The Admor Hazaken brings proof from Yaakov Avinu – he too mentioned the material before the spiritual. But this does not satisfy the Berdichever, because Yaakov Avinu’s material needs, the bread to eat and the clothing to wear, are spiritual in themselves. Not that the bread is not made of wheat and the clothing is not made of wool, but since the essence of his life is holiness and spirituality, the bread and the clothing serve spiritual needs. And so, how can we prove anything from Yaakov Avinu in regard to us?

The Admor Hazaken answers: You are right. Yaakov’s material needs are on a higher level than our spirituality, but that means his spirituality is certainly on a higher level than his material needs, and yet he still mentions the material matters first. And so the exchange ends. 

Anyone who learns chassidut, and especially Chabad chassidut, all of which is really based on the Admor Hazaken, is able to explain that the root of material issues is on a higher level than that of spiritual ones. He might even quote the rule that “anything that is higher up, falls further down.” And from this one can deduce that what is further down has a more elevated root, and so, the material actually comes before the spiritual. 

I humbly suggest that I see something more here, perhaps different, and there are, after all, seventy aspects to the Torah.

The Berdichever says: How can you bring an example from Yaakov Avinu? How can we compare ourselves to the prime patriarch, Yaakov Avinu? In other words, maybe not everyone can be a Yaakov Avinu.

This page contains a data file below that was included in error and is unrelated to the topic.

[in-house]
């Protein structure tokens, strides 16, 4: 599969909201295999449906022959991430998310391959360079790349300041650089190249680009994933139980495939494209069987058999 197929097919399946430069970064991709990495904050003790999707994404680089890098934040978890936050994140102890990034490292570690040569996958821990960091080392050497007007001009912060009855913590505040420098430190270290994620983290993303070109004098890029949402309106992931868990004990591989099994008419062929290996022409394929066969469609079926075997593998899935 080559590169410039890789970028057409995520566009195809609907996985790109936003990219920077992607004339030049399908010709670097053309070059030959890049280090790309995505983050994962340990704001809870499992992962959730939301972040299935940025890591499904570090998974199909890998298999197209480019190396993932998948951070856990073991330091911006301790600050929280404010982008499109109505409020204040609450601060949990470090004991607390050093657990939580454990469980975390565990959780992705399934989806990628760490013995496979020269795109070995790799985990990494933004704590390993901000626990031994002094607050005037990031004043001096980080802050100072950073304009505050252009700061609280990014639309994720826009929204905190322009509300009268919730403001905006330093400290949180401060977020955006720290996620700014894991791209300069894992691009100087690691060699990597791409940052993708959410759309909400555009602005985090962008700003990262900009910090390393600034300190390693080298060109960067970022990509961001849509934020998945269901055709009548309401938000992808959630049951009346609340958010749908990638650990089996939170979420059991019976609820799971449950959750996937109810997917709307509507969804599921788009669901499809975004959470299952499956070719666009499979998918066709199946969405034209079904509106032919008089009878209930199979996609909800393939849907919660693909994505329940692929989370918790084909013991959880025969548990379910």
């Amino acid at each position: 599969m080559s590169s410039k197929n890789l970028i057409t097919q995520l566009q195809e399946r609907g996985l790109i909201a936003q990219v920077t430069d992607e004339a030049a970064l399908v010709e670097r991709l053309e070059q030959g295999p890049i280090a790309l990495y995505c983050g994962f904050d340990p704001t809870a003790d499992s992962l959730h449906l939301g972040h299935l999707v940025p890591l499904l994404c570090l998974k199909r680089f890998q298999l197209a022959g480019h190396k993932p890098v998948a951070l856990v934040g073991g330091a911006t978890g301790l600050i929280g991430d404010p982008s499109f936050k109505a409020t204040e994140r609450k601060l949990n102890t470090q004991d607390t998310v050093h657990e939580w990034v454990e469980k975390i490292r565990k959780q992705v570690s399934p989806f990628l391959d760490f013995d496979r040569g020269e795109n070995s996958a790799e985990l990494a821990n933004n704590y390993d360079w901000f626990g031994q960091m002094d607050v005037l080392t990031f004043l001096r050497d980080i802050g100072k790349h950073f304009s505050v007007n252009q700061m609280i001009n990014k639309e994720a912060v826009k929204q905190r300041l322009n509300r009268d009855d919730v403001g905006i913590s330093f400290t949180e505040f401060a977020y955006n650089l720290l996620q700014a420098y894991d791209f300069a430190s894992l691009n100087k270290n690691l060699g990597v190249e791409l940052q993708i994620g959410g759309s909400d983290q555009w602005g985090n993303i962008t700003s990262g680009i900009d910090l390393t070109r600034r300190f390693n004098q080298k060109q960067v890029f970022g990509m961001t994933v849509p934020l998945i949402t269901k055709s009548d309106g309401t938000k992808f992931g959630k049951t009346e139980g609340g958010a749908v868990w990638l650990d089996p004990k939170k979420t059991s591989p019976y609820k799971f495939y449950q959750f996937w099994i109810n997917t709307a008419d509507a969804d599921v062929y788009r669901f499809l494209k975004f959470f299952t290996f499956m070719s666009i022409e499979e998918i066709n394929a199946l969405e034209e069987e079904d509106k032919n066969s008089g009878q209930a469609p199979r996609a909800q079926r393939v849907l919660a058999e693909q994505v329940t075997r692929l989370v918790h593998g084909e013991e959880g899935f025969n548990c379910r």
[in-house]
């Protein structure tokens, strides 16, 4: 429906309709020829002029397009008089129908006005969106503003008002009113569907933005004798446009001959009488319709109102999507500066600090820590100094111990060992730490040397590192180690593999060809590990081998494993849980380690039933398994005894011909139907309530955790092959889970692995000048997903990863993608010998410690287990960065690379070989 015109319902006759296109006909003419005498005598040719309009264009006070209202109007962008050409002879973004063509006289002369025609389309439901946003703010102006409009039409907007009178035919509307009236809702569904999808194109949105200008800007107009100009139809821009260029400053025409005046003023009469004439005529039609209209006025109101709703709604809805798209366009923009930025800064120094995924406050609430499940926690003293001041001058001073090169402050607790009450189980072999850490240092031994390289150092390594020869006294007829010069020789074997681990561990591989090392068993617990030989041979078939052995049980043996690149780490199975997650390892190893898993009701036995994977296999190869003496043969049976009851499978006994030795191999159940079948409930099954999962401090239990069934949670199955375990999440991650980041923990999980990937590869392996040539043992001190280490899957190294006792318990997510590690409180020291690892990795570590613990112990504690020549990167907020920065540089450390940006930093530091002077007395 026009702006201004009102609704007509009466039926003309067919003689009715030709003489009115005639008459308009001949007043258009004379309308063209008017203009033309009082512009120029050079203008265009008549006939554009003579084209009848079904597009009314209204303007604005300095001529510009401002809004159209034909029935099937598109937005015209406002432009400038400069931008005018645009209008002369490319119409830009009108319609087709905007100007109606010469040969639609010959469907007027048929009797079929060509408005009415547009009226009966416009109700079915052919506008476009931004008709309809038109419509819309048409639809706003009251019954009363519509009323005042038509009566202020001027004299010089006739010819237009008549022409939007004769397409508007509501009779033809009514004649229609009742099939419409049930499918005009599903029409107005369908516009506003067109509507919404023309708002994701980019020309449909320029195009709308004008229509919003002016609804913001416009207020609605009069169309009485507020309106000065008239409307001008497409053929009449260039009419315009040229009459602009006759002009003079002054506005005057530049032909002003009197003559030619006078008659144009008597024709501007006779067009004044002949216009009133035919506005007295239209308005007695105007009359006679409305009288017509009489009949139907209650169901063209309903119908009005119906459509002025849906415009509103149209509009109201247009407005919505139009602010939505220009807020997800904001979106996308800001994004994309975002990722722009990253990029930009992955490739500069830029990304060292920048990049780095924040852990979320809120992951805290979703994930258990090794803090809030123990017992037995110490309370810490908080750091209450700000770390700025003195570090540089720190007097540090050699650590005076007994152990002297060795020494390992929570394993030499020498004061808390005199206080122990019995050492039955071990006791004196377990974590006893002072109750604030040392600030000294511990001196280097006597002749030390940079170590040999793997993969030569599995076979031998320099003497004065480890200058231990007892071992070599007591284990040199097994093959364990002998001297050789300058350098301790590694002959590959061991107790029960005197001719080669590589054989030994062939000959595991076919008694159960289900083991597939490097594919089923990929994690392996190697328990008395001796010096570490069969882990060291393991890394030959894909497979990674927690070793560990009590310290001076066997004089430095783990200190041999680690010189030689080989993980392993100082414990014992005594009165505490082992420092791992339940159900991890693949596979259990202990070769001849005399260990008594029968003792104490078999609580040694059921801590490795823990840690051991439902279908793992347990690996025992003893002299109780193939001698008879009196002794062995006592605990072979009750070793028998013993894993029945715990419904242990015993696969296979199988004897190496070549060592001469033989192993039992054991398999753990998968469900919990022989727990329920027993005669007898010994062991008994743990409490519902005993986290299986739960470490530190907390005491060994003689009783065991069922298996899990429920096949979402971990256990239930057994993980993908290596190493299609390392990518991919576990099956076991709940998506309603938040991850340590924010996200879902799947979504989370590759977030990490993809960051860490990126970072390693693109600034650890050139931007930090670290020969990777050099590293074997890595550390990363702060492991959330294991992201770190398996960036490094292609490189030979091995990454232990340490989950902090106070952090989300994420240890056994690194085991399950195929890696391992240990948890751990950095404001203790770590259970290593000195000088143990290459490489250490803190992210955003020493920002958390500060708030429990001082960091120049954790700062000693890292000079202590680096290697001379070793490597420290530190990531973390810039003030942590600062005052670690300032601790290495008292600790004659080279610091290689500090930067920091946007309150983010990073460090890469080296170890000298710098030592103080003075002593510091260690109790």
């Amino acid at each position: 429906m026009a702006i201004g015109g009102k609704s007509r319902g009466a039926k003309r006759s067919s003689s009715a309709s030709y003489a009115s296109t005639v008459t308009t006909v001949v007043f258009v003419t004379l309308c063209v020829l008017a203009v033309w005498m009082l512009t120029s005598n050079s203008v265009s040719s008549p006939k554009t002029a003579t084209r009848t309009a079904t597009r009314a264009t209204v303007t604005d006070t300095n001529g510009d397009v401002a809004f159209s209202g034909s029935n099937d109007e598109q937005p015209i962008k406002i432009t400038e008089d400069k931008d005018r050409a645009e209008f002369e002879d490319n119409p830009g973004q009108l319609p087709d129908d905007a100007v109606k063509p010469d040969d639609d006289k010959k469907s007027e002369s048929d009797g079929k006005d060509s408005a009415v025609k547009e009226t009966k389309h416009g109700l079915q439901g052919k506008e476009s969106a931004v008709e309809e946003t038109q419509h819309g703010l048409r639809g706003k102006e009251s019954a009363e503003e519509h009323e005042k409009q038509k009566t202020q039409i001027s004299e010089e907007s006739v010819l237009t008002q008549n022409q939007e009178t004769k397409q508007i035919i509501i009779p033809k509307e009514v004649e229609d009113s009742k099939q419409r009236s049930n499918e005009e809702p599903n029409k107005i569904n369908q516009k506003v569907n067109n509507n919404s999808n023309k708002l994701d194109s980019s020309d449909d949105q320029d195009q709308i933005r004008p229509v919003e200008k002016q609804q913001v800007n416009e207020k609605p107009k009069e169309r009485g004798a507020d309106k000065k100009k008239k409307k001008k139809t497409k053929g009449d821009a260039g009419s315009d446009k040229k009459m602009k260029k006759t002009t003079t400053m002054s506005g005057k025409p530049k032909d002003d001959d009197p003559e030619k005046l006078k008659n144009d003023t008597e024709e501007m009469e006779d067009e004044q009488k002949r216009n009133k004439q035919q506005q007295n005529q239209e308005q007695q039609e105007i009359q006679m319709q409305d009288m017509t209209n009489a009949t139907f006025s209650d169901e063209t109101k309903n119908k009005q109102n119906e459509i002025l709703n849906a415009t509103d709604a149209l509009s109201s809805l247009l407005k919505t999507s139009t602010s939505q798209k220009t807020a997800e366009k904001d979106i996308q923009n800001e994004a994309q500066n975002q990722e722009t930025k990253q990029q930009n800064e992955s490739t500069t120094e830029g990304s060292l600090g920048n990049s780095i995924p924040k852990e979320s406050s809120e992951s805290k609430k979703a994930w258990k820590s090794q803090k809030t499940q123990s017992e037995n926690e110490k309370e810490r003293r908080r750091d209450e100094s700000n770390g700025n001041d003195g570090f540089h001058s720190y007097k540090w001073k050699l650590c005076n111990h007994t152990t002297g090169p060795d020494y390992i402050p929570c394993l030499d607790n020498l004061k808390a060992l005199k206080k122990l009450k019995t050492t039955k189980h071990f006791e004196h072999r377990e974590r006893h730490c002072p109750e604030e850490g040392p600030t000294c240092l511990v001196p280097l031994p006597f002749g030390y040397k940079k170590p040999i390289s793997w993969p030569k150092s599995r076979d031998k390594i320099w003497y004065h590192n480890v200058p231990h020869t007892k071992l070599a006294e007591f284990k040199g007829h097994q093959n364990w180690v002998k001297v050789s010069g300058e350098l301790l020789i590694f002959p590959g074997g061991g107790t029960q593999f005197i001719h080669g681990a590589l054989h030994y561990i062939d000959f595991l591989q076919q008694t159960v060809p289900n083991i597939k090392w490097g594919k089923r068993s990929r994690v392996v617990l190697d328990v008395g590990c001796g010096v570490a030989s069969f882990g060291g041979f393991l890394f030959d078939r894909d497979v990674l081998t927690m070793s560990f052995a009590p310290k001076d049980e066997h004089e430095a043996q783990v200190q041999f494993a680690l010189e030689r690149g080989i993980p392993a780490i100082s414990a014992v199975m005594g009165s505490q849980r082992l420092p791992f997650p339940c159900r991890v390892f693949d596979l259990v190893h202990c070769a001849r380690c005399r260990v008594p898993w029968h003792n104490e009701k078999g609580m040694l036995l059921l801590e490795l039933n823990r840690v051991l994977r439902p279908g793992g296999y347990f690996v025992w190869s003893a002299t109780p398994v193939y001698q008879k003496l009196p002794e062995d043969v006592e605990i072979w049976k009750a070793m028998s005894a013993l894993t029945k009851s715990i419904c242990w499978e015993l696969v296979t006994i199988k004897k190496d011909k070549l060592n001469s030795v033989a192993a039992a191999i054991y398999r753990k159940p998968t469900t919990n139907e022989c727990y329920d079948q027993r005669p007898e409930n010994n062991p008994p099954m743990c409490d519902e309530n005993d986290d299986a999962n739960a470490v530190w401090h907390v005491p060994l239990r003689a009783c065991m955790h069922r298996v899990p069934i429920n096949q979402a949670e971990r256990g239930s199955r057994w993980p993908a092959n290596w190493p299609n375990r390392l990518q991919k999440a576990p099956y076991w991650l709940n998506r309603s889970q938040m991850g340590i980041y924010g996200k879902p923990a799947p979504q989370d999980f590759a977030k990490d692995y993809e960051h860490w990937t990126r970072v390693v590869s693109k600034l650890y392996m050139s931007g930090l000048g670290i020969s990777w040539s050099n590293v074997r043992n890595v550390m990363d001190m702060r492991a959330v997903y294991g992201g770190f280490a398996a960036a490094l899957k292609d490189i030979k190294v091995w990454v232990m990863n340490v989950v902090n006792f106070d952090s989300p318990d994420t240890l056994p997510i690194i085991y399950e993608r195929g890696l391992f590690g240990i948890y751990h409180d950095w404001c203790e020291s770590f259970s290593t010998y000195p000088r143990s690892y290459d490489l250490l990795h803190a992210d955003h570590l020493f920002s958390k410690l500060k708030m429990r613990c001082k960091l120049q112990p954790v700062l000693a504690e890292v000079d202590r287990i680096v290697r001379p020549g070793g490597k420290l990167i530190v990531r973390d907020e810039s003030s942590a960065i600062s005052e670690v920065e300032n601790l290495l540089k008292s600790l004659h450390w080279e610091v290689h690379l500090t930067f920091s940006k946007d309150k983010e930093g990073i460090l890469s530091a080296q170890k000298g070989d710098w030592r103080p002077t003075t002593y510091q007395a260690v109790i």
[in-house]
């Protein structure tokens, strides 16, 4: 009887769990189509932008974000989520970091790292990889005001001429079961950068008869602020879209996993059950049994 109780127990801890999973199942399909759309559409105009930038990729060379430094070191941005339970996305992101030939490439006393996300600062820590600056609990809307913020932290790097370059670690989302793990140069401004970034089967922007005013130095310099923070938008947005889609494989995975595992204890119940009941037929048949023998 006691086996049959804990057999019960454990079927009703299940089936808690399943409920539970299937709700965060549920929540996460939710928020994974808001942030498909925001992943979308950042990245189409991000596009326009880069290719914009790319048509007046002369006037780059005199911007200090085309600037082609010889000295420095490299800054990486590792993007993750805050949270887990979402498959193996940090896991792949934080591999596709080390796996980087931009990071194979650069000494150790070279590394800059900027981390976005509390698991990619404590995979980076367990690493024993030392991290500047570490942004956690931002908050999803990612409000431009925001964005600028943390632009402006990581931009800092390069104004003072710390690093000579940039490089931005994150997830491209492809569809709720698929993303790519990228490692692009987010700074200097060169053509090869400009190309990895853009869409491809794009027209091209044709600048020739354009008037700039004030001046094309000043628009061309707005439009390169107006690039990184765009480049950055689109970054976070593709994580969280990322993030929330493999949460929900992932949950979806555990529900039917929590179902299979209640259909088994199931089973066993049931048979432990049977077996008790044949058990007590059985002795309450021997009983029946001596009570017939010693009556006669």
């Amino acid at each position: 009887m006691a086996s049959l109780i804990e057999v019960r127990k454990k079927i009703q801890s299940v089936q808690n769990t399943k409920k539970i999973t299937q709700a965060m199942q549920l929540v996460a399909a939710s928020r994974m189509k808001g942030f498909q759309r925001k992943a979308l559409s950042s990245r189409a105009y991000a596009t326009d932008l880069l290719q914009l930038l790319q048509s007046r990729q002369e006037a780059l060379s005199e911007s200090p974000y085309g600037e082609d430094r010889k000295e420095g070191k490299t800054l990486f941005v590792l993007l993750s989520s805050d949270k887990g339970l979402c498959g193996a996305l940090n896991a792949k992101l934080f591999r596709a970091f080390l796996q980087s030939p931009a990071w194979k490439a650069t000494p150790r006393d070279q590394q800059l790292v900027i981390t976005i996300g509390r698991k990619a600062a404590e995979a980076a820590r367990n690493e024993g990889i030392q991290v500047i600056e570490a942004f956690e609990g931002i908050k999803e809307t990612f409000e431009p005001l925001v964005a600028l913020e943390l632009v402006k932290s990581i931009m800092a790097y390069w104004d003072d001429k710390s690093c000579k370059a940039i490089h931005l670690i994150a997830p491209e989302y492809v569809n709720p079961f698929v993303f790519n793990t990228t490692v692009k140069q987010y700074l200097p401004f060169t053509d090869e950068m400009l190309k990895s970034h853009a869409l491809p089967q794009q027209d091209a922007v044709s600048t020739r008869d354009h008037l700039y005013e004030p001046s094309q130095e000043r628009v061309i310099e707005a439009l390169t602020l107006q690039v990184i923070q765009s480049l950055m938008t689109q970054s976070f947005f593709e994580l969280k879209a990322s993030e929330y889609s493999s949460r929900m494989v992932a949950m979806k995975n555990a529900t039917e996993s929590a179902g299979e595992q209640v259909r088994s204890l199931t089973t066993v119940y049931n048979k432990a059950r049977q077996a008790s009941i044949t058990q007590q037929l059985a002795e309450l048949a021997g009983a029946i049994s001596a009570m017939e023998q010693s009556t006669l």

The Admor Hazaken replies, according to his view: Definitely yes. Yaakov is on his level and we are on our level, and every Jew is on his own level, and we all ought to learn from the Torah and find some common points with Yaakov Avinu. Every Jew has a soul that comes from the same source as that of Yaakov Avinu. Every Jew can be like him on one level or another. Every person can find spirit in his material being, and everyone can relate to material needs as spiritual ones, and, typically for the Admor Hazaken, if everyone can, then everyone should. It says in Tanna Devei Eliyahu: “I would say that each and every Jew must say, when will my deeds reach those of my forefathers, Avraham, Yitzchak and Yaakov?”

On Shabbat we will note the Chag Hageula, the 19th of Kislev. We pray that that will be everyone’s holiday of redemption, both for individuals and for the Jewish People in general.

Shabbat Shalom,

Rabbi Zalmen Wishedski